Sexual Dysfunction: Prevalence and Prognosis in Patients Operated for Degenerative Lumbar Spondylolisthesis.



There is a paucity of investigation on the impact of spondylolisthesis surgery on back pain-related sexual inactivity.


To investigate predictors of improved sex life postoperatively by utilizing the prospective Quality Outcomes Database (QOD) registry.


A total of 218 patients who underwent surgery for grade 1 degenerative lumbar spondylolisthesis were included who were sexually active. Sex life was assessed by Oswestry Disability Index item 8 at baseline and 24-mo follow-up.


Mean age was 58.0 ± 11.0 yr, and 108 (49.5%) patients were women. At baseline, 178 patients (81.7%) had sex life impairment. At 24 mo, 130 patients (73.0% of the 178 impaired) had an improved sex life. Those with improved sex lives noted higher satisfaction with surgery (84.5% vs 64.6% would undergo surgery again, P = .002). In multivariate analyses, lower body mass index (BMI) was associated with improved sex life (OR = 1.14; 95% CI [1.05-1.20]; P < .001). In the younger patients (age < 57 yr), lower BMI remained the sole significant predictor of improvement (OR = 1.12; 95% CI [1.03-1.23]; P = .01). In the older patients (age ≥ 57 yr)-in addition to lower BMI (OR = 1.12; 95% CI [1.02-1.27]; P = .02)-lower American Society of Anesthesiologists (ASA) grades (1 or 2) (OR = 3.7; 95% CI [1.2-12.0]; P = .02) and ≥4 yr of college education (OR = 3.9; 95% CI [1.2-15.1]; P = .03) were predictive of improvement.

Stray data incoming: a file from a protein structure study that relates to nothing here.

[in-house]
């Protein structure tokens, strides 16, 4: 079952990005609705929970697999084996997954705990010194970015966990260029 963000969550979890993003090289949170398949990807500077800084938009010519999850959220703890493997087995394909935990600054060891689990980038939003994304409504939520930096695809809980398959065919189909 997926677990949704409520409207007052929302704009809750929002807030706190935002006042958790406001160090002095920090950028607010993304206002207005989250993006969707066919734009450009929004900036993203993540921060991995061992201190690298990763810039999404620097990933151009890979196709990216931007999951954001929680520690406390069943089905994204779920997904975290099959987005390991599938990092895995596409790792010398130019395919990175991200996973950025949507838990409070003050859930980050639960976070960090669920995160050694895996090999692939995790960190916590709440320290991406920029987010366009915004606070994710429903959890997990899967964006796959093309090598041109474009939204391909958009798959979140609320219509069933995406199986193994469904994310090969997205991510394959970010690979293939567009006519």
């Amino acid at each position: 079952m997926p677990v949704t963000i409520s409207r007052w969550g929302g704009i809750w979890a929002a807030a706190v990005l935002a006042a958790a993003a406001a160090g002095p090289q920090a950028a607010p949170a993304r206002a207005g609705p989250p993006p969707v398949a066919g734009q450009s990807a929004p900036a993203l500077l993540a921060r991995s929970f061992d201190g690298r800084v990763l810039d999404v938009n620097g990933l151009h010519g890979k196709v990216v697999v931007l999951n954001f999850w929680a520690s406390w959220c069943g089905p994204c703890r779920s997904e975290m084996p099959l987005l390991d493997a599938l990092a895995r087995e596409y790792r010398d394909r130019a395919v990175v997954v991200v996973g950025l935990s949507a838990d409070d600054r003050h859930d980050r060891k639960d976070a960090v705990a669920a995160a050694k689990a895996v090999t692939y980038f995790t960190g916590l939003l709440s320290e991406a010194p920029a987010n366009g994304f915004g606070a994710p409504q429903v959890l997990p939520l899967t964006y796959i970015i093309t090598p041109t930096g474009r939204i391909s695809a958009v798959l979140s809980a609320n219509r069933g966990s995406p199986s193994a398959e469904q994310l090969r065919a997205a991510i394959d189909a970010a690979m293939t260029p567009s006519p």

Over 80% of patients who present for surgery for degenerative lumbar spondylolisthesis report a negative effect of the disease on sex life. However, most patients (73%) report improvement postoperatively. Sex life improvement was associated with greater satisfaction with surgery. Lower BMI was predictive of improved sex life. In older patients-in addition to lower BMI-lower ASA grade and higher education were predictive of improvement.





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Publication Info

Chan, Andrew K, Erica F Bisson, Kai-Ming Fu, Paul Park, Leslie C Robinson, Mohamad Bydon, Steven D Glassman, Kevin T Foley, et al. (2020). Sexual Dysfunction: Prevalence and Prognosis in Patients Operated for Degenerative Lumbar Spondylolisthesis. Neurosurgery, 87(2). pp. 200–210. 10.1093/neuros/nyz406 Retrieved from

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Christopher Ignatius Shaffrey

Professor of Orthopaedic Surgery

I have more than 25 years of experience treating patients of all ages with spinal disorders. I have had an interest in the management of spinal disorders since starting my medical education. I performed residencies in both orthopaedic surgery and neurosurgery to gain a comprehensive understanding of the entire range of spinal disorders. My goal has been to find innovative ways to manage the range of spinal conditions, straightforward to complex. I have a focus on managing patients with complex spinal disorders. My patient evaluation and management philosophy is to provide engaged, compassionate care that focuses on providing the simplest and least aggressive treatment option for a particular condition. In many cases, non-operative treatment options exist to improve a patient’s symptoms. I have been actively engaged in clinical research to find the best ways to manage spinal disorders in order to achieve better results with fewer complications.

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